Reflections Project and the AIPP.
One Million Views
One of the side effects of the Reflections Project
Bamia Mast is one of only three surviving
is the publicity it will generate. The mere fact
members of his battalion.
The Facebook post has now reached over
the Reflections Project
is being sponsored
in 1942. When this happened, he saw it as a call
and promoted by the
of duty. He was honoured to be a part of it and
AIPP paints professional
do the service.
photographers in a very
dark by kerosene lamp. When he joined the
AIPP Grand Masters of
war, he saw the light electricity. War introduced
Photography Peter Rossi
them to modern society.
and Charmaine Heyer
are both involved in the
and has given me this world. He stood up and
Reflections Project and
believed what he did was right. I just want to
one of their portraits
was posted on the AIPP’s
Promoting The Profession
Facebook page last
Members have been asking the AIPP to
promote professional photography for years
The portrait is of Bamia
and, while not the purpose of the project, we’re
Bamia’s son Eddie said, “He joined the Army
“Before he joined the Army, they lived in the
“He’s my father. I’m honoured he’s my Dad
Mast who enlisted with the Torres Strait Light
getting lots of publicity right now.
Infantry Battalion in 1942.
professional photographer? Well, if you’re an
Said Peter, “We both felt honoured to
But how do people know you’re an AIPP
photograph him and to help commemorate our
APP (Accredited Professional Photographer),
you can show the world by using the logo.
Bamia Mast. Photograph by Peter Rossi and Charmaine Heyer.
have amazing stories to share. The images you make carry reverence and power and go to the families and the national archives to take pride of place for many generations to come. The wonderful feeling of giving back to the
It’s not rocket science! But it does require
community as a professional photographer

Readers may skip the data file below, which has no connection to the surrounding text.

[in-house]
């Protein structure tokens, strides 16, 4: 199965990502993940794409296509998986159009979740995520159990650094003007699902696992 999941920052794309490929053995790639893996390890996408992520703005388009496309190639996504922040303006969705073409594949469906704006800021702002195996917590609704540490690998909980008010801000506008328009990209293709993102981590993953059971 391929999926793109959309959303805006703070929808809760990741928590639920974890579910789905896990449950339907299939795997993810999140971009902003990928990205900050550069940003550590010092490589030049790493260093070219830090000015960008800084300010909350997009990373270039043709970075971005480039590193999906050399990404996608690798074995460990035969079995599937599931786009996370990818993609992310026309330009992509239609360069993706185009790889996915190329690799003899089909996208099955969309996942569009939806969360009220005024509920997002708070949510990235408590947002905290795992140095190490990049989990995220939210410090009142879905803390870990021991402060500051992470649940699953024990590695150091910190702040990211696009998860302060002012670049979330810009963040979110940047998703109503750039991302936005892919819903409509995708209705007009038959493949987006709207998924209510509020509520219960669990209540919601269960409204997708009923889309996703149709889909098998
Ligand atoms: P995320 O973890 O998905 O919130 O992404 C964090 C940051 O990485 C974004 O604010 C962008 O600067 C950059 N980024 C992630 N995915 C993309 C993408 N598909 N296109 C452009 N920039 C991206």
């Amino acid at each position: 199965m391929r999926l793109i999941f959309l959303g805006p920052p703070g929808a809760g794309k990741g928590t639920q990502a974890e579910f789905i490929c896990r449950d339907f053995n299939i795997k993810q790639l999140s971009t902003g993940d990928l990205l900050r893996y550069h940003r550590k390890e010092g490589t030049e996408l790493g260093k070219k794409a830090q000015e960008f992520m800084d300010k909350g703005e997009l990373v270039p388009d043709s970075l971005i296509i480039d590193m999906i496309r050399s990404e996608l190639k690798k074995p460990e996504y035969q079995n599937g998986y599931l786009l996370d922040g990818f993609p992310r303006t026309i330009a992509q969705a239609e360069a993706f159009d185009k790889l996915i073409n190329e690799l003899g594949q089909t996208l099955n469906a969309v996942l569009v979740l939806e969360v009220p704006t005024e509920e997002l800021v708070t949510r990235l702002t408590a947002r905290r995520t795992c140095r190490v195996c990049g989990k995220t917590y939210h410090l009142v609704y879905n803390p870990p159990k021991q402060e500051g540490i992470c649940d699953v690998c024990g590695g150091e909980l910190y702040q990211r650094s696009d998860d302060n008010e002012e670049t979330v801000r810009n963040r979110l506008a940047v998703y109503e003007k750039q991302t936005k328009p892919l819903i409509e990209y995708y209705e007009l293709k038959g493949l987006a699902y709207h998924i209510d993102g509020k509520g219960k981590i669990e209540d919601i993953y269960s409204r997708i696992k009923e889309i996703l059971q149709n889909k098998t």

you to take an active interest in your business
cannot be understated and is very rewarding for
and your profession. Do you have the APP logo
you and our industry.
on your website? On your emails? On your
letterhead? In your advertising? If not, now
all over Australia, promoting the project, the
would be a good time to spend 10 minutes
value of using an Accredited Professional
Photographer and the enduring power of the
The profession of photography is going
We have received positive media attention
through some tough times, even though public
interest in photography has never been higher.
about professional photography generally.”
If we don’t promote the benefits of professional
Project Patron - Dr Brendan Nelson
photography, who will?
The AIPP is proud to announce our Patron for
Reflections – Honouring our WWII Veterans is
According to the project director, John de
The Honourable Dr Brendan Nelson, Director of
Rooy, the Reflections Project has 1300 veterans
The Australian War Memorial.
registered and 300 professional photographers
booked up. John is very happy with that result,
and champion our efforts beginning with an
although he says there is still room for a couple
official launch function in June and culminating
of hundred more if they wish to get involved.
in a printed volume and digital collection of the
photographed WWII veterans being presented
So, if you’ve been thinking about doing
“I think this is a really important message
Said John, “Dr Nelson has agreed to support
it, now is the time to act as photography has
to the AWM and the RSL in September/October.
started and the project will only run until the
“This is excellent news indeed!”
end of July (please visit https://aippveterans.
Please spread the word about this project to WWII
Veterans and photographers. To register a veteran
“It is a very positive experience meeting
our WWII Veterans, the oldest living heroes of
or a photographer for the project please go to:
our time. They are all proud yet humble and
Dr Brendan Nelson
Dr Brendan Nelson is the Director of the Australian War Memorial and Patron of the AIPP Reflections Project. Dr Brendan Nelson commenced as Director of the
the Sydney seat of Bradfield.
Australian War Memorial on 17 December 2012.
Nelson was elected to
Prior to this, he was the Australian Ambassador
On 2 March1996, Dr
to Belgium, Luxembourg, the European Union and
the Federal Parliament of
NATO (2009–12). Apart from overseeing a major
Australia. After the 2001
transformation in Australia’s relationships with the
election, he was promoted
European Union and NATO, Dr Nelson forged deep
from parliamentary secretary
links with the communities of Flanders, where almost
to the Minister for Defence
13,000 Australians lost their lives during the First
to Cabinet in the senior
World War. He regularly made the trip from Brussels to
portfolio of Minister for Education, Science and
the Ypres (Menin Gate) Memorial at Ieper, where the
Training, driving major reforms to universities and a
names of 6,190 Australians who died in the First World